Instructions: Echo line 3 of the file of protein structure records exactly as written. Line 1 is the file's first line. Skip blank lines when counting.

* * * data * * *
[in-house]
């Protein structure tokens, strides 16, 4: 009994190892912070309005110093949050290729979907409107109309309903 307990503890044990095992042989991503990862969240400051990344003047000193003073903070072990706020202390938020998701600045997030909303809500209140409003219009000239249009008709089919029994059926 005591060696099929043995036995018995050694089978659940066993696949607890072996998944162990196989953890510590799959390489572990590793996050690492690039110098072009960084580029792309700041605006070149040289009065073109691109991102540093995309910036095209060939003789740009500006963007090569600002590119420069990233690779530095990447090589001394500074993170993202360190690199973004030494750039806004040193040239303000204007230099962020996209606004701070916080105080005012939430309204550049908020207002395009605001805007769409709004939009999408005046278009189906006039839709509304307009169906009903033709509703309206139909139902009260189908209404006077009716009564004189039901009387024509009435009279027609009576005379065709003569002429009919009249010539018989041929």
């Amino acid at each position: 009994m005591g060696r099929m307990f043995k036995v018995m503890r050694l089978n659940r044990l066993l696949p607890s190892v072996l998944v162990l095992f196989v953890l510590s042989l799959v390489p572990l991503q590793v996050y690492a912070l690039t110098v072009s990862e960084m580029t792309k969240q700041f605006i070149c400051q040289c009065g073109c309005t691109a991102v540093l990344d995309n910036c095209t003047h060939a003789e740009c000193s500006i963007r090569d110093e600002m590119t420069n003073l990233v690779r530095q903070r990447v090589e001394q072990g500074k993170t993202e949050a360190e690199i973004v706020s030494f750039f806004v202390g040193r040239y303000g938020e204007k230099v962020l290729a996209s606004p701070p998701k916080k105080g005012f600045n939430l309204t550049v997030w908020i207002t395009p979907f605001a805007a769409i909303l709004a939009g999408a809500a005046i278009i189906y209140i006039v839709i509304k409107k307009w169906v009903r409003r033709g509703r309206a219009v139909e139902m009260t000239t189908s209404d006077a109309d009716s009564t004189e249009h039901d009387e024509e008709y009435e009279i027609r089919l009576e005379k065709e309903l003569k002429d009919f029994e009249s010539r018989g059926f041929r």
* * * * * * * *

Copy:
């Amino acid at each position: 009994m005591g060696r099929m307990f043995k036995v018995m503890r050694l089978n659940r044990l066993l696949p607890s190892v072996l998944v162990l095992f196989v953890l510590s042989l799959v390489p572990l991503q590793v996050y690492a912070l690039t110098v072009s990862e960084m580029t792309k969240q700041f605006i070149c400051q040289c009065g073109c309005t691109a991102v540093l990344d995309n910036c095209t003047h060939a003789e740009c000193s500006i963007r090569d110093e600002m590119t420069n003073l990233v690779r530095q903070r990447v090589e001394q072990g500074k993170t993202e949050a360190e690199i973004v706020s030494f750039f806004v202390g040193r040239y303000g938020e204007k230099v962020l290729a996209s606004p701070p998701k916080k105080g005012f600045n939430l309204t550049v997030w908020i207002t395009p979907f605001a805007a769409i909303l709004a939009g999408a809500a005046i278009i189906y209140i006039v839709i509304k409107k307009w169906v009903r409003r033709g509703r309206a219009v139909e139902m009260t000239t189908s209404d006077a109309d009716s009564t004189e249009h039901d009387e024509e008709y009435e009279i027609r089919l009576e005379k065709e309903l003569k002429d009919f029994e009249s010539r018989g059926f041929r």